Principal Findings Phylogenetic and maximum likelihood analyses of codon substitution models indicated that Potamogeton rbcL has evolved under positive Darwinian selection. Funding: The authors have no support or funding to report. Introduction Many aquatic plants exhibit marked developmental plasticity, known as heterophylly. Download: PPT. Figure 1. Table 1.
Parameter estimates and log-likelihood values for Potamogeton rbcL under eight codon substitution models included in PAML. Table 2. LRT statistics for testing the hypothesis of positive selection in Potamogeton rbcL. Features of amino acid replacement sites Table 3 shows the distribution of 12 variable amino acid sites in RbcLs from Potamogeton and the outgroup species. Table 3. Amino acid replacement sites in 18 Potamogeton species and Stuckenia RbcL. Discussion In Potamogeton , heterophyllous species are distributed in freshwater and sometimes on the shore, whereas homophyllous species live entirely underwater in fresh or brackish water.
Conclusion Our analysis did not show an exact relationship between the amino acid replacements and heterophylly or homophylly but revealed that positive selection has affected the Potamogeton rbcL. Amplification and sequencing of chloroplast-encoded genes The amplification and sequence analysis of chloroplast-encoded genes rbcL , atpB , and petA were performed as described previously .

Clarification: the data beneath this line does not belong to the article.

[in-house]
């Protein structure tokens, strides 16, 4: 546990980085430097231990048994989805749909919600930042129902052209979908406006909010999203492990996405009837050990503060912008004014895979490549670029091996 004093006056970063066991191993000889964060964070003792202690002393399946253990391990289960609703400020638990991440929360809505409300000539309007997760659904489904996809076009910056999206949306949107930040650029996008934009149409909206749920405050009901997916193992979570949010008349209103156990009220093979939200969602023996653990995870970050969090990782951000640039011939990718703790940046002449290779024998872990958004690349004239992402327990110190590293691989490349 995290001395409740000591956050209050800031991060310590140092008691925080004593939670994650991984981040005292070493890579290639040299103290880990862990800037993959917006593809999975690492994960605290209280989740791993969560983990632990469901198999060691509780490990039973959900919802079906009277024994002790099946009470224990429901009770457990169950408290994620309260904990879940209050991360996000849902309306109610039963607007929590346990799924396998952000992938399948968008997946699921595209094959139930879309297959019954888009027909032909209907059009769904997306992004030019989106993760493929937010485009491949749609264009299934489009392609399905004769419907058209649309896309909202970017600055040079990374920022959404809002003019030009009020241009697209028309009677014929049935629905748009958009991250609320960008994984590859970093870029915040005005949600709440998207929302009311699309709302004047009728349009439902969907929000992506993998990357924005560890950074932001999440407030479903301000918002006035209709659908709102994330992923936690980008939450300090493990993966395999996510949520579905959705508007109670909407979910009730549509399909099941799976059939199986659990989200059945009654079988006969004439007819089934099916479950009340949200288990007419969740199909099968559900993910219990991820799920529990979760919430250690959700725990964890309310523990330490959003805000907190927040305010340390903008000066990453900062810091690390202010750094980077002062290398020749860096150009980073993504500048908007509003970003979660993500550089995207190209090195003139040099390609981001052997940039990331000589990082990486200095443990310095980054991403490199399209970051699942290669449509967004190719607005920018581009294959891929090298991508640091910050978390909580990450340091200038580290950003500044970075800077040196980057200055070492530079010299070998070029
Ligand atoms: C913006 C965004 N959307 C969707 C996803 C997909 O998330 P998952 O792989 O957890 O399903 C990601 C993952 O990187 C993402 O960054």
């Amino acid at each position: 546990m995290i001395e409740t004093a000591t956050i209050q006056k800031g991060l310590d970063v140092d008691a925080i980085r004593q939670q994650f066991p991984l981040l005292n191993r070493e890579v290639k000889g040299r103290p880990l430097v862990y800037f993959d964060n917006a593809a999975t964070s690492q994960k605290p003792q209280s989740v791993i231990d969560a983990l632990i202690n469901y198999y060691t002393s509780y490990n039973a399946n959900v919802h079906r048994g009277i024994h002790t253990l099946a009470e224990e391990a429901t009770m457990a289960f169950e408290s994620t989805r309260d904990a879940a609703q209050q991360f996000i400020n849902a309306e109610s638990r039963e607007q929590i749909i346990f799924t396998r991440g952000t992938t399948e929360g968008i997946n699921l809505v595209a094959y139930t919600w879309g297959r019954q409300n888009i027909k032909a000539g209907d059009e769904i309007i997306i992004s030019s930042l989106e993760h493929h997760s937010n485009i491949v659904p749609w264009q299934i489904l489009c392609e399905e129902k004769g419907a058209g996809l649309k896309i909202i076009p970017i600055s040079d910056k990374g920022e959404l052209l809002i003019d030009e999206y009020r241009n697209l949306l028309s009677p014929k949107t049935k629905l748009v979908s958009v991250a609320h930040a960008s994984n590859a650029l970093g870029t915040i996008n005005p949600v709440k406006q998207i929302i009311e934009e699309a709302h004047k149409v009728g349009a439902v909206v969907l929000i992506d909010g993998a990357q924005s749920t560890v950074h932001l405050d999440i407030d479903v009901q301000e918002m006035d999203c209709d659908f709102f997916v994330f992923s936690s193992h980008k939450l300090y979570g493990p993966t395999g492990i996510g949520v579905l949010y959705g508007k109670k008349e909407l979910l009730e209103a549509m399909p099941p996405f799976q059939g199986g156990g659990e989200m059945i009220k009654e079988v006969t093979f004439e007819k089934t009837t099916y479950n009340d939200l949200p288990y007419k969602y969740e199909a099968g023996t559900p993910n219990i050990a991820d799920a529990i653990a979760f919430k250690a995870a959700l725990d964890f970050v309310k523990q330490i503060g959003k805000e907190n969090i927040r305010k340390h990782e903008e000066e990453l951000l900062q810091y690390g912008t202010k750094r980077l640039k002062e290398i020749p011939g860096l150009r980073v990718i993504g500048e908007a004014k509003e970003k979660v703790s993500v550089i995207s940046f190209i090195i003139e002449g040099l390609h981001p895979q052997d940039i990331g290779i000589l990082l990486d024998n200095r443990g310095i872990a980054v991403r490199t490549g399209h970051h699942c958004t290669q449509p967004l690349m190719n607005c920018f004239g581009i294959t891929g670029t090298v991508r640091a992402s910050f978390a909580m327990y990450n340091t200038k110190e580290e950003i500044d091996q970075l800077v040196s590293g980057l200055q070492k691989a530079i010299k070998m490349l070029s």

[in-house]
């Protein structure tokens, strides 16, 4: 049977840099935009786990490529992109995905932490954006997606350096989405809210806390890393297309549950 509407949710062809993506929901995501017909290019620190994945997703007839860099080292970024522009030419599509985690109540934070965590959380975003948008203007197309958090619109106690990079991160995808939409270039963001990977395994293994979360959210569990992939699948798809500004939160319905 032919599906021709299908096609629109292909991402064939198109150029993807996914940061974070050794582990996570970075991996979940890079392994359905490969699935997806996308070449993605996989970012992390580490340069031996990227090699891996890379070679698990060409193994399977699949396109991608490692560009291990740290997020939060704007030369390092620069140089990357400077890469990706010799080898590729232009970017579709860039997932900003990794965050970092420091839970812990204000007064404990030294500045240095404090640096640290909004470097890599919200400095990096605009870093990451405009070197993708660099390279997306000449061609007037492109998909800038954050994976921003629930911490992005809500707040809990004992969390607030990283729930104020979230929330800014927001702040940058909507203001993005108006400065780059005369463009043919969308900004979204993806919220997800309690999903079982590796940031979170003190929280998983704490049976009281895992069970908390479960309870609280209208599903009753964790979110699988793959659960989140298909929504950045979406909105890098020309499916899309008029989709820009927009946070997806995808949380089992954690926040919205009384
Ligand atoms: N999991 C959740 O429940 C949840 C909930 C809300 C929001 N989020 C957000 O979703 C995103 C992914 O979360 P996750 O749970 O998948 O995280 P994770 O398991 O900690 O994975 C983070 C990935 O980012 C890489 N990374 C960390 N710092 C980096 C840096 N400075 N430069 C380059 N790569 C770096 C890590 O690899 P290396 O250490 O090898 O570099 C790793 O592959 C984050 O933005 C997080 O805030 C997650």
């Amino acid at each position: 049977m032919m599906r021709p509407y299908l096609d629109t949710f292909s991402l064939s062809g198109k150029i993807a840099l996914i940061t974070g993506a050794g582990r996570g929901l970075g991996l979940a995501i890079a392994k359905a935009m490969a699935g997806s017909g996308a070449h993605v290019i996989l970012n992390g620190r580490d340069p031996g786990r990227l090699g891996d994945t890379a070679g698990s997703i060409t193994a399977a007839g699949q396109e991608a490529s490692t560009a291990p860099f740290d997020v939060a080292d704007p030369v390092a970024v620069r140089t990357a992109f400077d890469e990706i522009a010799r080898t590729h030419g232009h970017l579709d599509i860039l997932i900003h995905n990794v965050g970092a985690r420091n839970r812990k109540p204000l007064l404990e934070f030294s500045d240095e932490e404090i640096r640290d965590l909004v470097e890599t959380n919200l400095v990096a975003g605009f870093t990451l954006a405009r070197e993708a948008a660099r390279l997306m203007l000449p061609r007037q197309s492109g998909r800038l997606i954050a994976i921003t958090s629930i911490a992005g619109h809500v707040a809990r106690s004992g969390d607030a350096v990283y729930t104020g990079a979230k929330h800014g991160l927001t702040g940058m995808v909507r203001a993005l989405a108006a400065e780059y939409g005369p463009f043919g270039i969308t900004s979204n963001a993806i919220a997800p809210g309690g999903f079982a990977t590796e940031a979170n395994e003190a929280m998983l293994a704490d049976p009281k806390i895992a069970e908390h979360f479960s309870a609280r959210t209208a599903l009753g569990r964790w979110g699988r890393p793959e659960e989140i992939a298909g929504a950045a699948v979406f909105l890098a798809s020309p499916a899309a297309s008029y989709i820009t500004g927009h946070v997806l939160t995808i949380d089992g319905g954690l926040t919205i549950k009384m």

Supporting Information. Table S1. Table S2. List of primers used for PCR. Table S3. Table S4. Table S5. Text S1. Abstract in Japanese. Additionally, world's resources of P are limited Vance et al, Unlike nitrate, which readily moves in soil towards the roots via both mass flow and diffusion, phosphate ion is highly immobile in mineral soils.
However, the diffusion coefficient for phosphate ion in soil is very low compared to those for other nutrients Clarkson, ; consequently, plants do not deplete the total volume of the rooted soil layer but only that part of the soil which is in the immediate vicinity of the roots Fohse and Jungk, Phosphorus is commonly bound to iron and aluminium oxides and hydroxides through chemical precipitation or physical adsorption Kochian et al.
The rest stays in the soil and may be used by crops in the following years. Because of low P solubility and desorption, only a small proportion of phosphate ions exist in the soil solution for plant uptake even under optimum P fertilization making P fertilizer recovery to be lower compared to other nutrient containing fertilizers Holford, This suggests that chemical fertilizer application alone is not a cost effective way of increasing crop production in many P-limiting soils Tilman et al.
Soil phosphorus management options for sustainable crop production. Sustainable crop production aims at maintaining high crop yield without adversely affecting ecosystems to meet the need of current as well as future generations Tilman et al. Since phosphorus in agriculture is the second most growth limiting macronutrient af ter nitrogen, its proper management in soil contributes significantly to sustainable crop production.
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In such soils where yield is limited because of inherent low P concentration P deficient soils , application of relatively higher amount of mineral P fertilizers is the only way to enhance soil available P status to a target value in a long run that can sustain high crop yield.